File sharing P2P networks herald a new national security risk, according to a congressional hearing held in Washington DC, where retired general Wesley K Clark reported to a Government Reform Committee.
In Clark's investigation of the new security threat, his team of researchers found over 200 classified government documents in a few hours search over Peer-2-Peer networks.
"We found everything from Pentagon network server secrets to other sensitive information on P2P networks hackers dream about," said Clark.
Clark is a board member of Tiversa, a security company that conducts 350 million searches per day.
"If everyone knew the scope of the risk of P2P networks, America would be outraged and demand solutions," he said.
The study found thousands of bank statements, server passwords, financial data, public company data, human resources, medical records and fortune 500 company minutes on compliance, by searching P2P networks.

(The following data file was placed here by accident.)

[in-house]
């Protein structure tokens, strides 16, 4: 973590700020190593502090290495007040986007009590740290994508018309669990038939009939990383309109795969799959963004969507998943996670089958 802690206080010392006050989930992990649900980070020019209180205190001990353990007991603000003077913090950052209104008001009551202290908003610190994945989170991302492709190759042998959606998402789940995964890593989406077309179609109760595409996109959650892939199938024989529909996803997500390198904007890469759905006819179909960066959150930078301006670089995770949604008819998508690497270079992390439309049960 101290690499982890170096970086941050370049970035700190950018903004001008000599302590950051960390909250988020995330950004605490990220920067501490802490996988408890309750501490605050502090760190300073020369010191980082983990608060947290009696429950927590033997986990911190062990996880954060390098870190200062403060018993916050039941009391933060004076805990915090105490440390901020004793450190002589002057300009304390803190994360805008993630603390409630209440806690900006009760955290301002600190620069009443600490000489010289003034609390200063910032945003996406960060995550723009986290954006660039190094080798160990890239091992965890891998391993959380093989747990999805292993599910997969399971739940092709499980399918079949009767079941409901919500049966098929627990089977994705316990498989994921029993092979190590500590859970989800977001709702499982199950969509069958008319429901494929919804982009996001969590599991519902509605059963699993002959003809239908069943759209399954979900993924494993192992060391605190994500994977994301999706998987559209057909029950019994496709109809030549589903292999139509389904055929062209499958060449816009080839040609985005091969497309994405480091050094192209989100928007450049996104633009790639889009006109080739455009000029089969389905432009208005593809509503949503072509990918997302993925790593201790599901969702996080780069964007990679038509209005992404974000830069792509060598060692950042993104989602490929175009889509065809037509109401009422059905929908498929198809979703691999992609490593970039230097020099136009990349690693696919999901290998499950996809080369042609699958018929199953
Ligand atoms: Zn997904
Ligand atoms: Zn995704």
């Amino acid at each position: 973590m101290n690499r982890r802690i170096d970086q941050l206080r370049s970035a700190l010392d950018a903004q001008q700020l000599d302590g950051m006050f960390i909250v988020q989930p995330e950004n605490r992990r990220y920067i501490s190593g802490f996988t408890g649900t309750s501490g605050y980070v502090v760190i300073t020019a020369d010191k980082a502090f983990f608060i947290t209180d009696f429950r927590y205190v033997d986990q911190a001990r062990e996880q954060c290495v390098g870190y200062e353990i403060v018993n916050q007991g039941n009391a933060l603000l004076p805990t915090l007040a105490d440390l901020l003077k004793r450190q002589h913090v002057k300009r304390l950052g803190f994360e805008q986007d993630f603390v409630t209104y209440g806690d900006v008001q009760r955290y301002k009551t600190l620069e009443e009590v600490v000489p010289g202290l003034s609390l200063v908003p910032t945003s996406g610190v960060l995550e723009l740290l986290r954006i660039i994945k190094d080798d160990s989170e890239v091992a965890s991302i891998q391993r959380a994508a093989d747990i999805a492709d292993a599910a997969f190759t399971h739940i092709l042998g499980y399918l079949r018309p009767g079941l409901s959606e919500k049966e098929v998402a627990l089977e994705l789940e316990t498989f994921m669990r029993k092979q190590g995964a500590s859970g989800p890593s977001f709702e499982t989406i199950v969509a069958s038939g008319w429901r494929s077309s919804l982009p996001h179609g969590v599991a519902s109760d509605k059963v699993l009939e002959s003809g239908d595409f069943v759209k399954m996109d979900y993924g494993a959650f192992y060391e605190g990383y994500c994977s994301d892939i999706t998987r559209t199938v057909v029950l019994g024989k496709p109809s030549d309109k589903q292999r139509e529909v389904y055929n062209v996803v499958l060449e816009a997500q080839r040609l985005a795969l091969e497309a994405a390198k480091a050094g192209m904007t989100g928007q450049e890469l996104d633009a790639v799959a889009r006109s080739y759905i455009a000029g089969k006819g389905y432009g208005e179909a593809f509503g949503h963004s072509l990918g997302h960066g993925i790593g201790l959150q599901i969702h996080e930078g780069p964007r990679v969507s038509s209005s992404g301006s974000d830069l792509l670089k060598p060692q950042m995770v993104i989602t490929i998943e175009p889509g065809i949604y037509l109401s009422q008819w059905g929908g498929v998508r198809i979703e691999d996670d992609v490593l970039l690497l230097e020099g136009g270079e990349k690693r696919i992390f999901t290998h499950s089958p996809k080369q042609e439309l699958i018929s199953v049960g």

We should not be surprised, commented Safwat Fahmy, chairman of US security supplier SafeMedia. "One of the defining characteristics of contaminated networks is that users rarely ever know that they are sharing the files on their computer with other users on the network."
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